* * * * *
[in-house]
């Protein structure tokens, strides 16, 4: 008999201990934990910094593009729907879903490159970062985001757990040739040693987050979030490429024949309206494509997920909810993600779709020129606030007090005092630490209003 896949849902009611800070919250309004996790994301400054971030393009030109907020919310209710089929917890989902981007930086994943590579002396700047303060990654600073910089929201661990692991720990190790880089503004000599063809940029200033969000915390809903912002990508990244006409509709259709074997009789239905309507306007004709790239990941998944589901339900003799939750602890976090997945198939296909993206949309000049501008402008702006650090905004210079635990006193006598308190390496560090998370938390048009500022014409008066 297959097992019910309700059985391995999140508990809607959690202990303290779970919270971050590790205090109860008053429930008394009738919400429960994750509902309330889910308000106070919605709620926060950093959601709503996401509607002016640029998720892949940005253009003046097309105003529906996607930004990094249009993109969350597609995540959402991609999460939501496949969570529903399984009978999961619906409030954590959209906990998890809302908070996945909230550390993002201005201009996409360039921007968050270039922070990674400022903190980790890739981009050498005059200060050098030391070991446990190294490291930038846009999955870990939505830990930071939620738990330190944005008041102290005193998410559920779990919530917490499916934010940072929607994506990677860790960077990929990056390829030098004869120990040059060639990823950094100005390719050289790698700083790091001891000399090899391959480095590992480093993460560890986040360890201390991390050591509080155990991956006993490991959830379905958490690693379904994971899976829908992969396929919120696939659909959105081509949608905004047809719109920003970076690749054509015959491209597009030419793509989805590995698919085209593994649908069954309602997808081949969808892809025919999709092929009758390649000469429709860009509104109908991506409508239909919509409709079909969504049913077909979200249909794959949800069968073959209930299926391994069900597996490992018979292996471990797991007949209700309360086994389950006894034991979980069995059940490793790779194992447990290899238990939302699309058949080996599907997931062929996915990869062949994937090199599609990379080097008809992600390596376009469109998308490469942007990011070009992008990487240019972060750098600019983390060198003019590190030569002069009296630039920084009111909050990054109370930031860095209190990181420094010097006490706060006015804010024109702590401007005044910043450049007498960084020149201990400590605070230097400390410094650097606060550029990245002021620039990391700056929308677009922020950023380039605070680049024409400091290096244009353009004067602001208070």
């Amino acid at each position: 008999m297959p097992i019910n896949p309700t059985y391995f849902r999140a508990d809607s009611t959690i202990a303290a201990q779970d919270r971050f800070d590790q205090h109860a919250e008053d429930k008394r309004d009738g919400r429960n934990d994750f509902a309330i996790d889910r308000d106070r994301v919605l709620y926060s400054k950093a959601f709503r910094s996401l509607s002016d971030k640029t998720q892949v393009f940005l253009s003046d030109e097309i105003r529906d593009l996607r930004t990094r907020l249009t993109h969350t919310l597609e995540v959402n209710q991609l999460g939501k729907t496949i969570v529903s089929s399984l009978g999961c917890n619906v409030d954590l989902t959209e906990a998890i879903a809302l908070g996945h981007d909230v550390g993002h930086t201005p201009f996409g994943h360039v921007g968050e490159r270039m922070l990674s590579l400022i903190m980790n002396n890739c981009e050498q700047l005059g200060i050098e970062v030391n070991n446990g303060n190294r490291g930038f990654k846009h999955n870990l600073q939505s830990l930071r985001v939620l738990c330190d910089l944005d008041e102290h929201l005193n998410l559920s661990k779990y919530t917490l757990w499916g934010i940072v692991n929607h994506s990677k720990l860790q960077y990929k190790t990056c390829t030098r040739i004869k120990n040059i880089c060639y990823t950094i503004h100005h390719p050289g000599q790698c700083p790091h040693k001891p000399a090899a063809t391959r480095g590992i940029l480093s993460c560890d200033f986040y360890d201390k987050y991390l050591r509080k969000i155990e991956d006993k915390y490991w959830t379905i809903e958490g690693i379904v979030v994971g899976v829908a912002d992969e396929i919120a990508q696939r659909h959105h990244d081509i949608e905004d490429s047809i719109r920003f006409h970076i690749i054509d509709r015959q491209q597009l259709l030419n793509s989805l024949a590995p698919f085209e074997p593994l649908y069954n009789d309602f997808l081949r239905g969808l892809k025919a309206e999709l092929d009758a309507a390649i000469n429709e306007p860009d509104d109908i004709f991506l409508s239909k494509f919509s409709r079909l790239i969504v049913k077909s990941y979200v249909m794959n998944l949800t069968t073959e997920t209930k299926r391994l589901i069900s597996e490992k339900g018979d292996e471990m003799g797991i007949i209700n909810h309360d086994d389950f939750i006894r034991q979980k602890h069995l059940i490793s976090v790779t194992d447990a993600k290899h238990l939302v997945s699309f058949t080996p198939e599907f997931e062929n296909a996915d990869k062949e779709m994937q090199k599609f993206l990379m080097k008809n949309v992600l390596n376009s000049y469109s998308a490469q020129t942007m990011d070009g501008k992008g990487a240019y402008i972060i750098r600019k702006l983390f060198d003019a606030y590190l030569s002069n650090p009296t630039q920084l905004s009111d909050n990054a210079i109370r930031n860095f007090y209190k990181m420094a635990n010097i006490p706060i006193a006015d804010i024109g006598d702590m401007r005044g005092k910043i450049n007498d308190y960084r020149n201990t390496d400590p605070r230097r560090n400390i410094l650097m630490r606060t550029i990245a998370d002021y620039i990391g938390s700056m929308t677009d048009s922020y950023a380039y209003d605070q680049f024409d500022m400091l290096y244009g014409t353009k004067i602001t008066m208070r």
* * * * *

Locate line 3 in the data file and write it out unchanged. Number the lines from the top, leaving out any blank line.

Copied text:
């Amino acid at each position: 008999m297959p097992i019910n896949p309700t059985y391995f849902r999140a508990d809607s009611t959690i202990a303290a201990q779970d919270r971050f800070d590790q205090h109860a919250e008053d429930k008394r309004d009738g919400r429960n934990d994750f509902a309330i996790d889910r308000d106070r994301v919605l709620y926060s400054k950093a959601f709503r910094s996401l509607s002016d971030k640029t998720q892949v393009f940005l253009s003046d030109e097309i105003r529906d593009l996607r930004t990094r907020l249009t993109h969350t919310l597609e995540v959402n209710q991609l999460g939501k729907t496949i969570v529903s089929s399984l009978g999961c917890n619906v409030d954590l989902t959209e906990a998890i879903a809302l908070g996945h981007d909230v550390g993002h930086t201005p201009f996409g994943h360039v921007g968050e490159r270039m922070l990674s590579l400022i903190m980790n002396n890739c981009e050498q700047l005059g200060i050098e970062v030391n070991n446990g303060n190294r490291g930038f990654k846009h999955n870990l600073q939505s830990l930071r985001v939620l738990c330190d910089l944005d008041e102290h929201l005193n998410l559920s661990k779990y919530t917490l757990w499916g934010i940072v692991n929607h994506s990677k720990l860790q960077y990929k190790t990056c390829t030098r040739i004869k120990n040059i880089c060639y990823t950094i503004h100005h390719p050289g000599q790698c700083p790091h040693k001891p000399a090899a063809t391959r480095g590992i940029l480093s993460c560890d200033f986040y360890d201390k987050y991390l050591r509080k969000i155990e991956d006993k915390y490991w959830t379905i809903e958490g690693i379904v979030v994971g899976v829908a912002d992969e396929i919120a990508q696939r659909h959105h990244d081509i949608e905004d490429s047809i719109r920003f006409h970076i690749i054509d509709r015959q491209q597009l259709l030419n793509s989805l024949a590995p698919f085209e074997p593994l649908y069954n009789d309602f997808l081949r239905g969808l892809k025919a309206e999709l092929d009758a309507a390649i000469n429709e306007p860009d509104d109908i004709f991506l409508s239909k494509f919509s409709r079909l790239i969504v049913k077909s990941y979200v249909m794959n998944l949800t069968t073959e997920t209930k299926r391994l589901i069900s597996e490992k339900g018979d292996e471990m003799g797991i007949i209700n909810h309360d086994d389950f939750i006894r034991q979980k602890h069995l059940i490793s976090v790779t194992d447990a993600k290899h238990l939302v997945s699309f058949t080996p198939e599907f997931e062929n296909a996915d990869k062949e779709m994937q090199k599609f993206l990379m080097k008809n949309v992600l390596n376009s000049y469109s998308a490469q020129t942007m990011d070009g501008k992008g990487a240019y402008i972060i750098r600019k702006l983390f060198d003019a606030y590190l030569s002069n650090p009296t630039q920084l905004s009111d909050n990054a210079i109370r930031n860095f007090y209190k990181m420094a635990n010097i006490p706060i006193a006015d804010i024109g006598d702590m401007r005044g005092k910043i450049n007498d308190y960084r020149n201990t390496d400590p605070r230097r560090n400390i410094l650097m630490r606060t550029i990245a998370d002021y620039i990391g938390s700056m929308t677009d048009s922020y950023a380039y209003d605070q680049f024409d500022m400091l290096y244009g014409t353009k004067i602001t008066m208070r």